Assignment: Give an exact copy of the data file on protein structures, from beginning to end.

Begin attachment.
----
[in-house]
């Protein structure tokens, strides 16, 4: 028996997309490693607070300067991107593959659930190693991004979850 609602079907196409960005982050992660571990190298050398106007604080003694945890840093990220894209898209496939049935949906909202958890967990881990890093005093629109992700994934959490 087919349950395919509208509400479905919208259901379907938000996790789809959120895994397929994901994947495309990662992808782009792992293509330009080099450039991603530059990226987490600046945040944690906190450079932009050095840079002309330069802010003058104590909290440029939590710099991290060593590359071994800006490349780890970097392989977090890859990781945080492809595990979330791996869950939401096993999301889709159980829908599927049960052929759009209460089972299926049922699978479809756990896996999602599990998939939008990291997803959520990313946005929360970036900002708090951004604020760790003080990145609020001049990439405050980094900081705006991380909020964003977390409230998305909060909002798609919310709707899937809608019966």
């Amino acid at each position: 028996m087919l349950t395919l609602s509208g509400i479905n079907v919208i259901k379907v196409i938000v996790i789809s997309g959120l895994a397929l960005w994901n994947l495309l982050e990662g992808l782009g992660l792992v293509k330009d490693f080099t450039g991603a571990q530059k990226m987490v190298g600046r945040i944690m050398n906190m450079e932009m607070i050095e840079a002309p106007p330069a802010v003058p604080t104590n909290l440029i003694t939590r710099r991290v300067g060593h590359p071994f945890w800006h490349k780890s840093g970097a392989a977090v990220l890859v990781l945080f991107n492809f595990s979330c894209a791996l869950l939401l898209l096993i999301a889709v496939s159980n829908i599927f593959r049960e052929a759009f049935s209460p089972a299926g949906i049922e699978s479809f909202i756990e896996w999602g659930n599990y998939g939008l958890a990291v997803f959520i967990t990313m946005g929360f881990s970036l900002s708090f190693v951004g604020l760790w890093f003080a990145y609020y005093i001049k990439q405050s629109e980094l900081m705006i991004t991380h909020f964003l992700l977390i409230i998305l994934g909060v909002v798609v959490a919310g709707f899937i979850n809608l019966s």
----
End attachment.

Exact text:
[in-house]
């Protein structure tokens, strides 16, 4: 028996997309490693607070300067991107593959659930190693991004979850 609602079907196409960005982050992660571990190298050398106007604080003694945890840093990220894209898209496939049935949906909202958890967990881990890093005093629109992700994934959490 087919349950395919509208509400479905919208259901379907938000996790789809959120895994397929994901994947495309990662992808782009792992293509330009080099450039991603530059990226987490600046945040944690906190450079932009050095840079002309330069802010003058104590909290440029939590710099991290060593590359071994800006490349780890970097392989977090890859990781945080492809595990979330791996869950939401096993999301889709159980829908599927049960052929759009209460089972299926049922699978479809756990896996999602599990998939939008990291997803959520990313946005929360970036900002708090951004604020760790003080990145609020001049990439405050980094900081705006991380909020964003977390409230998305909060909002798609919310709707899937809608019966």
């Amino acid at each position: 028996m087919l349950t395919l609602s509208g509400i479905n079907v919208i259901k379907v196409i938000v996790i789809s997309g959120l895994a397929l960005w994901n994947l495309l982050e990662g992808l782009g992660l792992v293509k330009d490693f080099t450039g991603a571990q530059k990226m987490v190298g600046r945040i944690m050398n906190m450079e932009m607070i050095e840079a002309p106007p330069a802010v003058p604080t104590n909290l440029i003694t939590r710099r991290v300067g060593h590359p071994f945890w800006h490349k780890s840093g970097a392989a977090v990220l890859v990781l945080f991107n492809f595990s979330c894209a791996l869950l939401l898209l096993i999301a889709v496939s159980n829908i599927f593959r049960e052929a759009f049935s209460p089972a299926g949906i049922e699978s479809f909202i756990e896996w999602g659930n599990y998939g939008l958890a990291v997803f959520i967990t990313m946005g929360f881990s970036l900002s708090f190693v951004g604020l760790w890093f003080a990145y609020y005093i001049k990439q405050s629109e980094l900081m705006i991004t991380h909020f964003l992700l977390i409230i998305l994934g909060v909002v798609v959490a919310g709707f899937i979850n809608l019966s």